Amino acids are organic compounds containing amine (-NH2) and carboxyl (-COOH) functional groups, along with a side chain (R group) specific to each amino acid. The key elements of an amino acid are carbon (C), hydrogen (H), oxygen (O), and nitrogen (N), although other elements are found in the side chains of certain amino acids. About 500 naturally occurring amino acids are known (though only 20 appear in the genetic code) and can be classified in many ways. They can be classified according to the core structural functional groups' locations as alpha- (α-), beta- (β-), gamma- (γ-) or delta- (δ-) amino acids; other categories relate to polarity, pH level, and side chain group type (aliphatic, acyclic, aromatic, containing hydroxyl or sulfur, etc.). In the form of proteins, amino acid residues form the second-largest component (water is the largest) of human muscles and other tissues. Beyond their role as residues in proteins, amino acids participate in a number of processes such as neurotransmitter transport and biosynthesis.

Halophiles may use a variety of energy sources. They can be aerobic or anaerobic. Anaerobic halophiles include phototrophic, fermentative, sulfate-reducing, homoacetogenic, and methanogenic species. [1] [3]

The Haloarchaea, and particularly the family Halobacteriaceae, are members of the domain Archaea, and comprise the majority of the prokaryotic population in hypersaline environments. [4] Currently, 15 recognised genera are in the family. [5] The domain Bacteria (mainly Salinibacter ruber ) can comprise up to 25% of the prokaryotic community, but is more commonly a much lower percentage of the overall population. [6] At times, the alga Dunaliella salina can also proliferate in this environment. [7]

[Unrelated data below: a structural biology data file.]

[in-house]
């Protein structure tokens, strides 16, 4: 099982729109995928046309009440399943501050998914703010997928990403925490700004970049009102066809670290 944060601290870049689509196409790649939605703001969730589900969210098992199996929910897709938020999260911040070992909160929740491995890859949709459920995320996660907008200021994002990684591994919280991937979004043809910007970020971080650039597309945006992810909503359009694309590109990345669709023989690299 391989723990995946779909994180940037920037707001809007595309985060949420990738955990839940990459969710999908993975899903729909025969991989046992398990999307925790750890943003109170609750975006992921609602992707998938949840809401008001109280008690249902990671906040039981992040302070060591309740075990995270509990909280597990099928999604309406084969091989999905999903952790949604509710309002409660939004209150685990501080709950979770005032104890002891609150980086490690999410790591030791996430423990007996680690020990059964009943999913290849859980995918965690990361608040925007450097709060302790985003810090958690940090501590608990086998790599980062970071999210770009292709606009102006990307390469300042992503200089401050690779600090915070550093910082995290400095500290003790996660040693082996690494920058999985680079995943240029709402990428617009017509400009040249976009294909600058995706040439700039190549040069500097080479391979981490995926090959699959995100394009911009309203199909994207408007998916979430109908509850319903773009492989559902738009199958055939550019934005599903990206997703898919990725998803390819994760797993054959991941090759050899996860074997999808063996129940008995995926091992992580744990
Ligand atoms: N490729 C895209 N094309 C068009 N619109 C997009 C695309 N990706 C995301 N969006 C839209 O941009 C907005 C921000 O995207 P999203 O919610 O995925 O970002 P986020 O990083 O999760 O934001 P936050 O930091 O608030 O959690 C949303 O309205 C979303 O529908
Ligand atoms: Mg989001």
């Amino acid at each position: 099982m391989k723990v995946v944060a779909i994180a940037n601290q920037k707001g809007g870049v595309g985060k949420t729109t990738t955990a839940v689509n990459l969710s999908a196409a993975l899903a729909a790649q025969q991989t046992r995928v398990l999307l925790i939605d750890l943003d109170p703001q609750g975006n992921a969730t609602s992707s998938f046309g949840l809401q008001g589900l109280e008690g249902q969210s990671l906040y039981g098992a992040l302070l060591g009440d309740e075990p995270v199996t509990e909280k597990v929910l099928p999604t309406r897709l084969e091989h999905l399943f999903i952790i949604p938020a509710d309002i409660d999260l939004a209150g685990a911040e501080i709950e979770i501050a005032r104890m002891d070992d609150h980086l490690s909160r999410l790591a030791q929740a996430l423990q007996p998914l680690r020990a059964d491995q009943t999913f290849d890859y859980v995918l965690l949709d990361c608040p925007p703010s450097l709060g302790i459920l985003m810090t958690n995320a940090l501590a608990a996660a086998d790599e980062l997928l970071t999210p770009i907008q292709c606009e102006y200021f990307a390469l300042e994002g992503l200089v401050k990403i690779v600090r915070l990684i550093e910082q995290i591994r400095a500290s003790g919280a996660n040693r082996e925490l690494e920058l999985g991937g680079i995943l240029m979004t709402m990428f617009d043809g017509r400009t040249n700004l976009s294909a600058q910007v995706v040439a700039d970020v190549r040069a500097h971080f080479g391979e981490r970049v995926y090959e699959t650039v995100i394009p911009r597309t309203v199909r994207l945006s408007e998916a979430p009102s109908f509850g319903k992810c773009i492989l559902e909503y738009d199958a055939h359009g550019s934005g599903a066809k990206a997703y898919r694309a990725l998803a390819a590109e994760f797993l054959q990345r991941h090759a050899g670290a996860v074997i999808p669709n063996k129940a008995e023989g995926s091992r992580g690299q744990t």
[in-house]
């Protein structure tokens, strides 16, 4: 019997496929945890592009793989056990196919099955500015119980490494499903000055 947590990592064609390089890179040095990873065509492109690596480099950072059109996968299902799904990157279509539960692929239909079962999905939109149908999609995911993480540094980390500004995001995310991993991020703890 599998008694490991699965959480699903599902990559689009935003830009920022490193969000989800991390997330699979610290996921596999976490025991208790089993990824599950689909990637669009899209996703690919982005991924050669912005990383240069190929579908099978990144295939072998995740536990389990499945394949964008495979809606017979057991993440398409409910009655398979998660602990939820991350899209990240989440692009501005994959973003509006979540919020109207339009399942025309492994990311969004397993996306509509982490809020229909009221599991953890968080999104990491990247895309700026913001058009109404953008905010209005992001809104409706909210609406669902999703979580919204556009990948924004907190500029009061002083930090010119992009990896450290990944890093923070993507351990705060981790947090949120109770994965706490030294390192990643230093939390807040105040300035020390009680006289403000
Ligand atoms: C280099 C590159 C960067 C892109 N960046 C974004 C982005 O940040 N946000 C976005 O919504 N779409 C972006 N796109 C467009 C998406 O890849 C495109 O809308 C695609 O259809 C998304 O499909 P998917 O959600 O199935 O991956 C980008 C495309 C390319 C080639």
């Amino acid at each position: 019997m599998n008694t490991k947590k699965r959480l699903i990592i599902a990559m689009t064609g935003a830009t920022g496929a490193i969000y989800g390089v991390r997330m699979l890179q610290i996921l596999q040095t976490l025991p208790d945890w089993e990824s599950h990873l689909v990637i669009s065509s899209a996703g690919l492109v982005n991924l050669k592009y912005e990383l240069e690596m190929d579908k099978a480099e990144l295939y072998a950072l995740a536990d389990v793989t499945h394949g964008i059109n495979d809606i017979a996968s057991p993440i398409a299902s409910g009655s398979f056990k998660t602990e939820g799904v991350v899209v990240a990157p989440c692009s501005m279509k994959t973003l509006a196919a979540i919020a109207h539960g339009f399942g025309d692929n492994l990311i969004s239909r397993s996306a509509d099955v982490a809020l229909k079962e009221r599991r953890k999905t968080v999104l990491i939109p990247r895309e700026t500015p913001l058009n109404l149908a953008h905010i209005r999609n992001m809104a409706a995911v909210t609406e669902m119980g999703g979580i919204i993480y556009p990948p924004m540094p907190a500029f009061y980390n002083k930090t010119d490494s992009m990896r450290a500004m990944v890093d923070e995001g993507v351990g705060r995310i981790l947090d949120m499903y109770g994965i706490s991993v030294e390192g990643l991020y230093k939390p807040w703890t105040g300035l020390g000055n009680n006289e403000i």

A comparatively wide range of taxa has been isolated from saltern crystalliser ponds, including members of these genera: Haloferax, Halogeometricum, Halococcus, Haloterrigena, Halorubrum, Haloarcula, and Halobacterium. [4] However, the viable counts in these cultivation studies have been small when compared to total counts, and the numerical significance of these isolates has been unclear. Only recently has it become possible to determine the identities and relative abundances of organisms in natural populations, typically using PCR-based strategies that target 16S small subunit ribosomal ribonucleic acid (16S rRNA) genes. While comparatively few studies of this type have been performed, results from these suggest that some of the most readily isolated and studied genera may not in fact be significant in the in situ community. This is seen in cases such as the genus Haloarcula , which is estimated to make up less than 0.1% of the in situ community, [8] but commonly appears in isolation studies.